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Thursday, 15 June, 2000, 15:41 GMT 16:41 UK
Dome was days from bankruptcy
Millennium Dome
The Dome is falling short of its target of 12m visitors
The Millennium Dome was rescued from bankruptcy last month, it has emerged.



I made several attempts to persuade ministers that standing back from the Dome would be good for them as well as good for the Dome

Jennie Page
The extent of the attraction's troubles surfaced as the Dome's sacked chief executive Jennie Page placed part of the blame on its close association with politicians.

Ms Page was speaking to MPs on the Commons Culture Committee who have begun investigating the Dome.

Under questioning from MPs, she refused to acknowledge full responsibility for the failure of the Dome to meet its visitor number targets.


Jennie Page and Tony Blair
Jennie Page has spoken of fears for Dome's future
Ms Page, who was sacked in February once it became clear the Dome would not achieve the 11 million visitors it needed to make a profit, also refused to comment on the responsibility of other members of the New Millennium Experience Company.

When asked whether former British Airways chief Bob Ayling and NMEC board member Michael Grade should have resigned last February, Ms Page replied: "I think it would be invidious of me to comment on members of the board."

Bankrupt after five months

The Dome would have been made bankrupt without May's massive injection of 29m of National Lottery money, the NMEC has revealed.

The company is now planning to make 10m of cuts to avoid asking for any more lottery grants.

The NMEC revealed on Thursday that its executives had told the Millennium Commission that the company would have "become insolvent" on 22 May without a further grant. Bob Ayling resigned the next day.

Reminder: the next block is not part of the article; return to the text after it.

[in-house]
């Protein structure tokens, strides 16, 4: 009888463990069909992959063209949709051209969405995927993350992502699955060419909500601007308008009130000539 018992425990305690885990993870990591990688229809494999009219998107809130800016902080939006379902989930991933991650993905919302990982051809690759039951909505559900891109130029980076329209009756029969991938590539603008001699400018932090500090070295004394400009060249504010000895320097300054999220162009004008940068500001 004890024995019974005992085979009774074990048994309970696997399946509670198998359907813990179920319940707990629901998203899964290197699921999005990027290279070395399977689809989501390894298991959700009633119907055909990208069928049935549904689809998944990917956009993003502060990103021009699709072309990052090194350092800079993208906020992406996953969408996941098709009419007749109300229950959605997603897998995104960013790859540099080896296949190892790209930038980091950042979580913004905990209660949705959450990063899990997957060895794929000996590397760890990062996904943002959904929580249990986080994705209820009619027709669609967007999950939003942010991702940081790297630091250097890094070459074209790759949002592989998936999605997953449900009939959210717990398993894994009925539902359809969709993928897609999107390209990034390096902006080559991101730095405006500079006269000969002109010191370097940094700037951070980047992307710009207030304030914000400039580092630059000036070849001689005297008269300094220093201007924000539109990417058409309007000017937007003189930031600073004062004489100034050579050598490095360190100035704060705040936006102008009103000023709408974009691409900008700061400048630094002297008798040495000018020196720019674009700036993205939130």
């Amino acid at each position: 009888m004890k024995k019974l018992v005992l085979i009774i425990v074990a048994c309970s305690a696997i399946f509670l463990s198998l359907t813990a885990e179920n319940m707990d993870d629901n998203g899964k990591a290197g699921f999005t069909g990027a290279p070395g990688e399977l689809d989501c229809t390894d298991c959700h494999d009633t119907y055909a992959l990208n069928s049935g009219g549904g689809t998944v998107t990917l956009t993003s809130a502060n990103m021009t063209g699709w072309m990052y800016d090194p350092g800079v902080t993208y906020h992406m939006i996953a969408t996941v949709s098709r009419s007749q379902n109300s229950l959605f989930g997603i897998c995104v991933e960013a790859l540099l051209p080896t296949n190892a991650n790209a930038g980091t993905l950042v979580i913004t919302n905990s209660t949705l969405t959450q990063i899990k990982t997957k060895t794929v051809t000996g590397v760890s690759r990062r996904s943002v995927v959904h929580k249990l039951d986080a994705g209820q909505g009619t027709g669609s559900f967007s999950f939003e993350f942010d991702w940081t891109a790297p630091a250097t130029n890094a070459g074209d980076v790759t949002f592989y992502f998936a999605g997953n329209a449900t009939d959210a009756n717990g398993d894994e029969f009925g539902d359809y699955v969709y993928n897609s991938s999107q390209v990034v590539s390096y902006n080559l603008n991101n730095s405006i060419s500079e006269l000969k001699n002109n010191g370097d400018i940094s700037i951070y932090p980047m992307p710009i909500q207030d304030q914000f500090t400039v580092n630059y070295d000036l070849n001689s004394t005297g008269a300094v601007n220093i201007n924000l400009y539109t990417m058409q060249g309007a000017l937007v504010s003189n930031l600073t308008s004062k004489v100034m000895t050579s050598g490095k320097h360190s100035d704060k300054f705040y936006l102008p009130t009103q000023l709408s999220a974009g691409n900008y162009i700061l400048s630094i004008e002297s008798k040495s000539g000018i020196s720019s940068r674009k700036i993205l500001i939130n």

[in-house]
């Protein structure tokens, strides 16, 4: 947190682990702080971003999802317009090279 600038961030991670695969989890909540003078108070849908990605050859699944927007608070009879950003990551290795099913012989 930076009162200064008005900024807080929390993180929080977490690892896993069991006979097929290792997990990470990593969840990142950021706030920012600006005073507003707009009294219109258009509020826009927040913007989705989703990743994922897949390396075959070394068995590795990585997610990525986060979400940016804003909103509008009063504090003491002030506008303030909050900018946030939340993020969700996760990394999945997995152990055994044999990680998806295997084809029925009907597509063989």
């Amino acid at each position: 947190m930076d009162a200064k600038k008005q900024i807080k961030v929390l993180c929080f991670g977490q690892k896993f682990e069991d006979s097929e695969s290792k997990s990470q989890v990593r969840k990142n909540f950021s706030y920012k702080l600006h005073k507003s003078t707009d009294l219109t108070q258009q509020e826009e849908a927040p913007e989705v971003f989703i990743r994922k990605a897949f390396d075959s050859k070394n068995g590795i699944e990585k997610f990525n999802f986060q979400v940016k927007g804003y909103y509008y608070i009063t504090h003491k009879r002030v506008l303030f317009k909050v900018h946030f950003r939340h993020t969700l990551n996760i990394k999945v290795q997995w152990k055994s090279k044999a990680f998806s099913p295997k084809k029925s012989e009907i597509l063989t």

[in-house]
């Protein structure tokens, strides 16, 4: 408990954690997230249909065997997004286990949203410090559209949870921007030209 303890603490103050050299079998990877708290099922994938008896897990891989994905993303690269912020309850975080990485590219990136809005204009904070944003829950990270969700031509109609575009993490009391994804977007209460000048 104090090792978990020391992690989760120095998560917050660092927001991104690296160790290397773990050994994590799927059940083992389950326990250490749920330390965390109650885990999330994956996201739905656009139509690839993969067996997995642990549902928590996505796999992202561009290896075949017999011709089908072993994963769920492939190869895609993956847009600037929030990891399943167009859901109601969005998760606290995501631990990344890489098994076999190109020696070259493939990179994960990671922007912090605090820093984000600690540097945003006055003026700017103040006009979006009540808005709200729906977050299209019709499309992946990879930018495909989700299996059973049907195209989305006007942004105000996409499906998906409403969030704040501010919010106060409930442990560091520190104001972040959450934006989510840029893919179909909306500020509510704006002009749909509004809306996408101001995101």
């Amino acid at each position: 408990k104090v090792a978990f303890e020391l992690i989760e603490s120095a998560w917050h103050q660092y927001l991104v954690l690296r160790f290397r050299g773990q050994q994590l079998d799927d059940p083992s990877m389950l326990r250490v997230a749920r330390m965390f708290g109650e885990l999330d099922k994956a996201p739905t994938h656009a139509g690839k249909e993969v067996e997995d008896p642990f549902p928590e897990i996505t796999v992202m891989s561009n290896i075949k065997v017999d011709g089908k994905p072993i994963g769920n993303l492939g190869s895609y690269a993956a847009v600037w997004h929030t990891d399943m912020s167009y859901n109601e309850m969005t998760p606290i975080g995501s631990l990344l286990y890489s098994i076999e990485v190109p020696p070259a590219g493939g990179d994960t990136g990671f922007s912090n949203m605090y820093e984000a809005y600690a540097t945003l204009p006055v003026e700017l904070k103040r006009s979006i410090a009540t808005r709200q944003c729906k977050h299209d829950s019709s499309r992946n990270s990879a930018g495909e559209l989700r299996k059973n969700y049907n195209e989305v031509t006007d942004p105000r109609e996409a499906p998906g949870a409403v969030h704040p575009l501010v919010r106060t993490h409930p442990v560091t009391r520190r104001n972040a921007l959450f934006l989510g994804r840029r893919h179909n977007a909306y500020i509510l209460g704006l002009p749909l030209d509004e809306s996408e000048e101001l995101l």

Ms Page also blamed the public's mixed reception of the Dome on politicians. She told MPs: "There is no doubt in my mind that the project has been seen as political almost since its inception.

Dome 'a political project'

"NMEC was always associated with the [last Conservative and present Labour] governments and usually with significant people within the governments.

"I made several attempts to persuade ministers that standing back from the Dome would be good for them as well as good for the Dome."

She also said the government's decision to give free admission to a million school children had badly affected the Dome's finances.


The Dome's woes
Opening night queues
Sponsors paying late
Too much time spent organising the Jubilee Line
No-car rules hit visitor numbers
Close attention of politicians
Explaining the failure of the Dome to generate as much public goodwill as Tate Modern or the Millennium Bridge, Ms Page said: "There is a propensity to visit places which seem to be full of joy and interest, and which are by-and-large recommended.

"And we have seen with the Tate and the Millennium Bridge that people are interested to see them."

But she said: "There is a lot difference between walking across a bridge and going down to Greenwich and paying 57 for a ticket and committing a day to Dome."

"So people are investing a lot when they go to the Dome and they want to be very, very sure of what they are getting. It is not a casual decision to make, like walking into a free museum or walking across a bridge."

Representatives from three of the Dome's main sponsors - BT, Manpower and Boots also appeared before MPs.

They denied having anything to do with Ms Page's sacking and said they were now happy with the Dome's direction.

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See also:

05 Feb 00 | UK
The Dome's embattled dame
24 May 00 | UK
New man at the Dome
24 May 00 | UK
MPs demand Dome inquiry
23 May 00 | AudioVideo
Millennium Dome chief steps down
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